Monday, 4 March 2013


Despite the market's attempt to cocoon souls in their self-enclosed mesh, men and women are actually meant to love, not hate each other. They need each other to foster nurturing relationships  

Brian Mendonca

RELATIONS between men and women, if tenuous before, are even more fragile today. With the hype on individuality and the consumerist boom promoting a panacea of possessions, more men and women have been seduced by the spiel to end up single, unhappy and lonely. Rather than realising that men and women need each other to foster supportive, nurturing relationships, the sexes have widened the abyss between them in the 21st century. Marriages are floundering due to lack of adjustment. Many who are not married as yet don't want to get into it. Ostrich-like they bury themselves further in their work.

There have been protests demanding justice for women. Many men hitting middle age will avidly discuss incidents — almost vicariously — but balk at joining in a silent march for women's rights. "It’s a women's issue," some men feel — the same men who are conspicuously absent in rallies for gender equality.

On Valentine's Day, students in a women's college in Goa danced for the online movement "1 billion rising." Earlier on a rally was taken out to protest the Delhi rape. In both cases the activity was sans men. One gent actually ran out of the room during V- Day protesting that the music on the intercom was too loud! Is this apathy endemic? The irony is that participation by men at women’s rallies may itself be seen as suspect. So what are males to do? How to bridge this trust deficit? How to overcome the unwarranted generalisation, though seductive, that all men are predators?

The skirt walk in Bangalore, promoted on Facebook, raised awareness to contest the view that women invite violence for what they wear. The 25 men who donned skirts were all young professionals who cared a damn for what people thought. What they wanted was change and believed they were agents to bring this about. Social networking platforms were the new mantra. Can this new brigade turn the tide for India? For today’s youth, it would seem sexuality is out there in the open. The brazen display of the illicit on a ramp walk, gives men, and women, confused notions of what it means to be "with it" or left behind. Do women want intimacy, or sex, or both?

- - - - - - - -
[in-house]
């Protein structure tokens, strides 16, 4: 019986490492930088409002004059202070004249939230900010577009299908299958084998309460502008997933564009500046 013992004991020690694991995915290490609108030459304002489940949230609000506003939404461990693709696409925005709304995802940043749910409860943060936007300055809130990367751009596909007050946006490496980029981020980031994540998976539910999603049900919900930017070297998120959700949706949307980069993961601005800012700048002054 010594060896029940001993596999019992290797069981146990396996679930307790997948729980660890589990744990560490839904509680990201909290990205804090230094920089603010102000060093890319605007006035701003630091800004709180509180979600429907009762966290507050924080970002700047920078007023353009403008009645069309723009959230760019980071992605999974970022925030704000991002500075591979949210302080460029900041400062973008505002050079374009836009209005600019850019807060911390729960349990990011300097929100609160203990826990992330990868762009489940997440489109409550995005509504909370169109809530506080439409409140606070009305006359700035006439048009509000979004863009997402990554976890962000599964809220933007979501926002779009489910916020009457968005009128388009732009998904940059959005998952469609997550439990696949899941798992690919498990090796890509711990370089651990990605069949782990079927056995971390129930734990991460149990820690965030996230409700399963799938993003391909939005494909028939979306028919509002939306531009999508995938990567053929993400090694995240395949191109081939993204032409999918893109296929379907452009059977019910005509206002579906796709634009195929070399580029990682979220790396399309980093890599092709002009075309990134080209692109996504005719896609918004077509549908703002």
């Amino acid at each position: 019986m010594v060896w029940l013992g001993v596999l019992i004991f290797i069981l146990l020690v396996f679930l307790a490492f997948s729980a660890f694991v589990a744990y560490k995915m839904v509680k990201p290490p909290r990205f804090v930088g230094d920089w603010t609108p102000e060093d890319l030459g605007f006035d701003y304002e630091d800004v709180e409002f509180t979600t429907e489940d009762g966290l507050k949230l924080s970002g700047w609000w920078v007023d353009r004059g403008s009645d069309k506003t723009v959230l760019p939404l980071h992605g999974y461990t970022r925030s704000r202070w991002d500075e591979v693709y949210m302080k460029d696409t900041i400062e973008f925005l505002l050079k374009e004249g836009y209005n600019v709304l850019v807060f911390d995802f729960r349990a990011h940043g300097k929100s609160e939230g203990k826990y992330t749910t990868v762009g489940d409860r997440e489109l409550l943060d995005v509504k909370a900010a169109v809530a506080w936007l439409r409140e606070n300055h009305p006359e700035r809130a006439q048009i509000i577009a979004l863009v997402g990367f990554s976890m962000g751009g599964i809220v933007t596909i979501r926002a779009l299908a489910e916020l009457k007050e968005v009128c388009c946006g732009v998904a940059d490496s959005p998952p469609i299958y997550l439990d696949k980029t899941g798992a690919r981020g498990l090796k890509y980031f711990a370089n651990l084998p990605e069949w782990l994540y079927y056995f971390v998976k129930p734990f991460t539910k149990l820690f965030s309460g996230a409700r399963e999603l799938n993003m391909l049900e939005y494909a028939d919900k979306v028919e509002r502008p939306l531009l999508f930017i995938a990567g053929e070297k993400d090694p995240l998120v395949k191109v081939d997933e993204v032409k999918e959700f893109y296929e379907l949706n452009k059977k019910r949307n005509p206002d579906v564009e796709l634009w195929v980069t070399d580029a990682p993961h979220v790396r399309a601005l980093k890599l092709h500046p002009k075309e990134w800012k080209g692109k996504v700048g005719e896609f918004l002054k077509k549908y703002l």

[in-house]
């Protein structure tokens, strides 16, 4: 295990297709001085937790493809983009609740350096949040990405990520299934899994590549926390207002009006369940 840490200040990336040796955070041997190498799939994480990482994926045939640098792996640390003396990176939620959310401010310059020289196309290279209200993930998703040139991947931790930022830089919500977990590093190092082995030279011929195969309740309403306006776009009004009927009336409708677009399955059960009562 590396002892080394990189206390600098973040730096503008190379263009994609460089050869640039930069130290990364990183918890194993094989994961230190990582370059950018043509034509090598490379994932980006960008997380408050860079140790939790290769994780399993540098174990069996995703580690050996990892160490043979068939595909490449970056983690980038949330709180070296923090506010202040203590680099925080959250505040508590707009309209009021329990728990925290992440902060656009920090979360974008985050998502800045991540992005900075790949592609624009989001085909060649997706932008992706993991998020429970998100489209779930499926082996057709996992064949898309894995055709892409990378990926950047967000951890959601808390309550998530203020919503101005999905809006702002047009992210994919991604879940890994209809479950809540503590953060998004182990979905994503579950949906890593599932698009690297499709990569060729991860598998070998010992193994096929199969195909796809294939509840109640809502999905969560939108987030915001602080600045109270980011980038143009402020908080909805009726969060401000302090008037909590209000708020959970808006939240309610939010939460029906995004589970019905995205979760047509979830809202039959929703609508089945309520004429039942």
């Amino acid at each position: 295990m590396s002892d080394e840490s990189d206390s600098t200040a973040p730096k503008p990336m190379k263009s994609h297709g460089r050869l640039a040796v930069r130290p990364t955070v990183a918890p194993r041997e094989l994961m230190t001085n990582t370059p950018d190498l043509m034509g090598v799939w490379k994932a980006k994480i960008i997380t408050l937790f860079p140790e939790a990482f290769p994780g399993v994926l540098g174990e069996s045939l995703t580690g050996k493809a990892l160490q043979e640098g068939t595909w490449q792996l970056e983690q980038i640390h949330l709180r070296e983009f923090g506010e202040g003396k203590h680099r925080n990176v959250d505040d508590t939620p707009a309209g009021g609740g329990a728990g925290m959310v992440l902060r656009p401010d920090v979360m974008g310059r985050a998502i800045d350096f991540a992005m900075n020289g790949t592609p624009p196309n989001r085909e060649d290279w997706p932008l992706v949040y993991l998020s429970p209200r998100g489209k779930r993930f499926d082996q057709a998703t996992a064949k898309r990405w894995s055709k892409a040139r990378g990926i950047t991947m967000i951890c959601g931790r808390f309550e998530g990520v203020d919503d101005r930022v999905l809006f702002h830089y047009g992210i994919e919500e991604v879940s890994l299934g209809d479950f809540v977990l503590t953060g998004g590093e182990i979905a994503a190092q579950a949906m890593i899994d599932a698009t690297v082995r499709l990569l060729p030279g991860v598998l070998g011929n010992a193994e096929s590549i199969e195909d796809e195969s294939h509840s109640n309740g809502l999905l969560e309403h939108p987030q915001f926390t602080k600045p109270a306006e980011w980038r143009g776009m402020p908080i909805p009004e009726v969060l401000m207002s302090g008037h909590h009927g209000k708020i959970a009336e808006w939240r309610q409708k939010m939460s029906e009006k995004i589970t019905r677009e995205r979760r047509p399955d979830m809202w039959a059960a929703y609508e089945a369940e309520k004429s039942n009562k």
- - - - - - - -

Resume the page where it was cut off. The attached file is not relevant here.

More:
What is most important is appreciation for each other. We were in a tizzy to catch a sitar recital of Ustad Chhote Rahimat Khan at Carpe Diem Art and Learning centre, Majorda, Goa. I disappeared for a bath. When I had finished Queenie was still combing her hair! "Oh, come on, ma," I said, but meant "Is that all you were doing all this time?!’ A pause followed. Then Queenie said something like, "I kept the food out for dad; changed baba's clothes; packed his baby bag, prepared his meal and hunted for his sipper."' After doing all these things she had resumed combing her hair. As I gratefully scooped our two-year old tot in my arms, I felt infinitely blessed for the gift of Queenie in my life.

"How to date a 19-year-old, insatiable, up-all-night bombshell, by a 47-year-old, separated father of two" screams the title of an article (with sultry pix) in a recent GQ. Let's get real. Even if "House of Harlot" is an uber- cool brand name in Vogue. Life is not a fantasy. At social functions all the songs the young are dancing to valorize sex. "Sexy laidaaay" goes the South (?) Korean super-hit thumping away. Romance is passe.' Vacant tables for two yawned at us when we went for the Valentine's Day special hosted by a beach resort on a candle-lit dusk. The music was good, and the food passable and one could hold hands. Despite the market's attempt to cocoon souls in their mesh, men and women are actually meant to love not hate each other — or ignore each other for that matter.

— The writer is a Goa-based poet and writer

Published in Spectrum on Sunday, Tribune, Chandigarh, India on  3 March, 2013.

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